When a new acquaintance learns I once worked at the CIA, I am frequently asked to comment on whether shows like Homeland, tell the “reality” of the CIA. The short answer, “no.” As I have written previously, the image the general public holds of the CIA as the lair of James Bond is laughable. The better icon of popular culture that captures the essence of the CIA is DILBERT.

I am not impugning my former colleagues. They are many patriots who make many personal sacrifices in order to help protect this nation. But the CIA also is a large bureaucracy and, as is the tendency of large bureaucracies, tends to reward incompetence and punish those who take initiative. The debacle in Bengahzi last September 11 is but one recent example. We can go back and recount the double agent who blew himself up in Afghanistan because the woman who was the Chief of Base was not qualified by training or experience to handle that post.

So, here comes the Killing Bin Laden movie from Kathryn Bigelow. It has big buzz and critics are already in the ecstasy of mental ejaculation over the wonder of the piece.

The Financial Times offers up this gush:

Zero Dark Thirty tells the story of the decade-long hunt for Osama bin Laden. Taut, gripping and brilliantly executed, it makes Homeland – and most other depictions of the CIA – look like daytime soap operas. Directed by Kathryn Bigelow and written by Mark Boal, the team that made the Oscar-winning The Hurt Locker, it centres on the lone, female CIA analyst who first identified the courier who would lead the agency to bin Laden at his compound in Abbottabad, Pakistan.

The importance of the woman’s role in locating the leader of al-Qaeda is revealed for the first time in the film, which weaves investigative material unearthed by Mr Boal – a journalist, as well as a screenwriter – with heart-pounding re-creations of terrorist attacks.

There were suspicions before last month’s presidential election that the White House had been complicit in the release of classified material to Mr Boal, and that the film would play up President Barack Obama’s role in the mission. Judicial Watch, a group that says it is a “conservative non-partisan educational foundation” obtained emails between CIA officials and the film-makers, claiming the Obama administration played “fast and loose with national security information” to help Mr Boal and Ms Bigelow. The original October release date stoked suspicions that it would further the president’s re-election chances.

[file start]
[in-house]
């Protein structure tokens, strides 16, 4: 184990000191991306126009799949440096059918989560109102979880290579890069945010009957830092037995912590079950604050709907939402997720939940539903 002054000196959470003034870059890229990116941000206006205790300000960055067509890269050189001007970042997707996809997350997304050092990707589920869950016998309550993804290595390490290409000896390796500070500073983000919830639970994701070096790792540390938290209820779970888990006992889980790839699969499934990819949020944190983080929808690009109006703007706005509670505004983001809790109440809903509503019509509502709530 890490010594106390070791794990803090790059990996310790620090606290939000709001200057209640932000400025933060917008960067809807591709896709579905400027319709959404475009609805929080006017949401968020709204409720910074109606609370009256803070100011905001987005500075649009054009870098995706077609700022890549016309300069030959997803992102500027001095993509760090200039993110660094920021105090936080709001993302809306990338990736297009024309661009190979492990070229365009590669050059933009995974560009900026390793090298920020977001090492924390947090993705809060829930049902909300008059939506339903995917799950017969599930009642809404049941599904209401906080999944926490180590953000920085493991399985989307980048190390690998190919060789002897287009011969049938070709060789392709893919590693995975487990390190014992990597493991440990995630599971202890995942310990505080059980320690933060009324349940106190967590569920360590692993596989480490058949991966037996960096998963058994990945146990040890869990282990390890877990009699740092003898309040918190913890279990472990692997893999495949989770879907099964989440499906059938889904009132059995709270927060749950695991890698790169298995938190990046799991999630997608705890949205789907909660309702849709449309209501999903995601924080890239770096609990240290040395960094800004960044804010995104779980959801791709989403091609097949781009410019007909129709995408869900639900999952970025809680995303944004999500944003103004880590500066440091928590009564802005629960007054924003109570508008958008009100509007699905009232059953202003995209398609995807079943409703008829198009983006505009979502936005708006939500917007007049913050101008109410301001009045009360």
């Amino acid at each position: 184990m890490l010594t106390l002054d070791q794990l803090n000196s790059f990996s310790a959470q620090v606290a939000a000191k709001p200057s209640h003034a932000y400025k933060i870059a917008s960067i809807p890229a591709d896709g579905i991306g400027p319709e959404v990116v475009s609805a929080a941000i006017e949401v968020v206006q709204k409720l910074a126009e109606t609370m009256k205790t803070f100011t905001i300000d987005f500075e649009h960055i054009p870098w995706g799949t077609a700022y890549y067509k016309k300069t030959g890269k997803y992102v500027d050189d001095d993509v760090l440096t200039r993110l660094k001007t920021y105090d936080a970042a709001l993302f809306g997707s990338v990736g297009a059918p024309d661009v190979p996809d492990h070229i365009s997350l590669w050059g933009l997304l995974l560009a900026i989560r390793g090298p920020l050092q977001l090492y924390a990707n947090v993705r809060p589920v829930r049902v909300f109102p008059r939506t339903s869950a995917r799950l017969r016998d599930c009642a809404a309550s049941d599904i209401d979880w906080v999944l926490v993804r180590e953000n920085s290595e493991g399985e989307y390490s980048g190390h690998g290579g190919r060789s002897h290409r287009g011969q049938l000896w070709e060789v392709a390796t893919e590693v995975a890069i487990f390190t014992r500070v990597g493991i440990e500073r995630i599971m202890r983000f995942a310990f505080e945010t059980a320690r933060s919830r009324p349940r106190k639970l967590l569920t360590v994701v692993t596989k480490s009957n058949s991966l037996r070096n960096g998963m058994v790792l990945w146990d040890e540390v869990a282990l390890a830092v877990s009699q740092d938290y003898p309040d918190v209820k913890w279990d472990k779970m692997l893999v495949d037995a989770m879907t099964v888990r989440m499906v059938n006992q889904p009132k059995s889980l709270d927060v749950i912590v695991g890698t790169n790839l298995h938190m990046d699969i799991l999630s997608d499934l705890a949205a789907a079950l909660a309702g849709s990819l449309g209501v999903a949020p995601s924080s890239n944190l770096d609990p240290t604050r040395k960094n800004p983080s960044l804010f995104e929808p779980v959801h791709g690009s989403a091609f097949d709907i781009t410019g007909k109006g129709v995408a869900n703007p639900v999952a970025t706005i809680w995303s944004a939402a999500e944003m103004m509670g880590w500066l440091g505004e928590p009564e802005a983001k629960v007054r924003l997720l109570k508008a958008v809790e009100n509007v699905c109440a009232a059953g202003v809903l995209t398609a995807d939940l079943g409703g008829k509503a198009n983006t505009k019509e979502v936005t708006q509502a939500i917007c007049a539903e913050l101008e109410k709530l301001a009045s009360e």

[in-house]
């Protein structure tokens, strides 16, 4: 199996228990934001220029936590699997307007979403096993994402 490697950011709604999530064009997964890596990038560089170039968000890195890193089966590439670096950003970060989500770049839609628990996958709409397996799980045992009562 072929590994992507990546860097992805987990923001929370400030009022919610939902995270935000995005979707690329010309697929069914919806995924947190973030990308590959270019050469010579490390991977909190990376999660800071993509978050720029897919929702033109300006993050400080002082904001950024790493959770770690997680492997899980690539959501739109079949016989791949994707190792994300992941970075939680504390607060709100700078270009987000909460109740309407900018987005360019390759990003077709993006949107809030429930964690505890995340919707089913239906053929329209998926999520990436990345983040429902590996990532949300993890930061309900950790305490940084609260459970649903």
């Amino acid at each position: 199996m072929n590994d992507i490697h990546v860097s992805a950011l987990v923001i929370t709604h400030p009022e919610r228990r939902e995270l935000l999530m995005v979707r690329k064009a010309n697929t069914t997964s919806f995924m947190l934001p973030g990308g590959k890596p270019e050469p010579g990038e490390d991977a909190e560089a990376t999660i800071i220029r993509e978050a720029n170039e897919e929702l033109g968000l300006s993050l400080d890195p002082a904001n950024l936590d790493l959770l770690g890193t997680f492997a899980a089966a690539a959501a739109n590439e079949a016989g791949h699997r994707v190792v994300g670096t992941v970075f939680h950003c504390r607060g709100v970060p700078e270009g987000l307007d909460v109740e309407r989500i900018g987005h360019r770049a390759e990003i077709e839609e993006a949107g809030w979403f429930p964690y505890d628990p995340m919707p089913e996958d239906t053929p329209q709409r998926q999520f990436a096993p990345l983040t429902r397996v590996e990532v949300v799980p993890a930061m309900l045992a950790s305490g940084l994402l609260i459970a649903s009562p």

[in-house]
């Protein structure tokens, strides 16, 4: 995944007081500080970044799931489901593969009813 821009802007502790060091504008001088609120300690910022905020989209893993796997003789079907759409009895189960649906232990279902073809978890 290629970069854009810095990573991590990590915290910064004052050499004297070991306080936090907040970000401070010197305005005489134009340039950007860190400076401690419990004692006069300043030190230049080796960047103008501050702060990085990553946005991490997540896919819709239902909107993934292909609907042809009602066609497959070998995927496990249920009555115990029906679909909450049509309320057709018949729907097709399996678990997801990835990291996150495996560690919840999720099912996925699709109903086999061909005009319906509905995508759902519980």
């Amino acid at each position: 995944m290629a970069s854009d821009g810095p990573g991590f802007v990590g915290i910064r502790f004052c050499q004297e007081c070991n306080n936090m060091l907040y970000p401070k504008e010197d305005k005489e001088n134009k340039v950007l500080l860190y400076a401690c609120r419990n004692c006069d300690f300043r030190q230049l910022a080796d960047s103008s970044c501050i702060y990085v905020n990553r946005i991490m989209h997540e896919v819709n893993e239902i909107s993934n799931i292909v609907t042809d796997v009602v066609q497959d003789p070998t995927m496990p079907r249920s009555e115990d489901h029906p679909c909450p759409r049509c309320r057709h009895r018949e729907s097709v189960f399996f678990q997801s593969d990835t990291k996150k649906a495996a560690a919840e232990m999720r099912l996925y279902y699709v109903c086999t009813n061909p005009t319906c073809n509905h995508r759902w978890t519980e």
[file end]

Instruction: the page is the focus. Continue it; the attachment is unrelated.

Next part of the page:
As it turns out, this theory was wrong, and not just because the US release was pushed back to December 19. The president merits barely a mention in the film, which makes the CIA agents and their pursuit of bin Laden its unrelenting focus. More credit is implicitly given to waterboarding, the so-called “enhanced interrogation” technique that many human-rights activists say should be classified as torture.

Only one little problem. It is not true. It is a great cover story and, I suppose, we may be better off believing a lie rather than exposing the truth. But, a big part of the lie is that water boarding worked and provided the key break thru. That is total bullshit, but the film makers shrewdly seized on this meme and guaranteed they will insulate themselves from any criticism from Republican true believers who support drowning folks in a means-justifies-the-end philosophy that passes for moral leadership these days.

What is sad is that the real story of how we learned about Bin Laden’s whereabouts will not be told. Part of that reason is to protect the identity of the person who walked into the the US Embassy in Pakistan and gave up the family jewels. Nah, we like the better story of the heroic woman. I won’t be seeing this piece of fantasy.

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Larry C. Johnson is a former analyst at the U.S. Central Intelligence Agency, who moved subsequently in 1989 to the U.S. Department of State, where he served four years as the deputy director for transportation security, antiterrorism assistance training, and special operations in the State Department's Office of Counterterrorism. He left government service in October 1993 and set up a consulting business. He currently is the co-owner and CEO of BERG Associates, LLC (Business Exposure Reduction Group) and is an expert in the fields of terrorism, aviation security, and crisis and risk management, and money laundering investigations. Johnson is the founder and main author of No Quarter, a weblog that addresses issues of terrorism and intelligence and politics. NoQuarterUSA was nominated as Best Political Blog of 2008.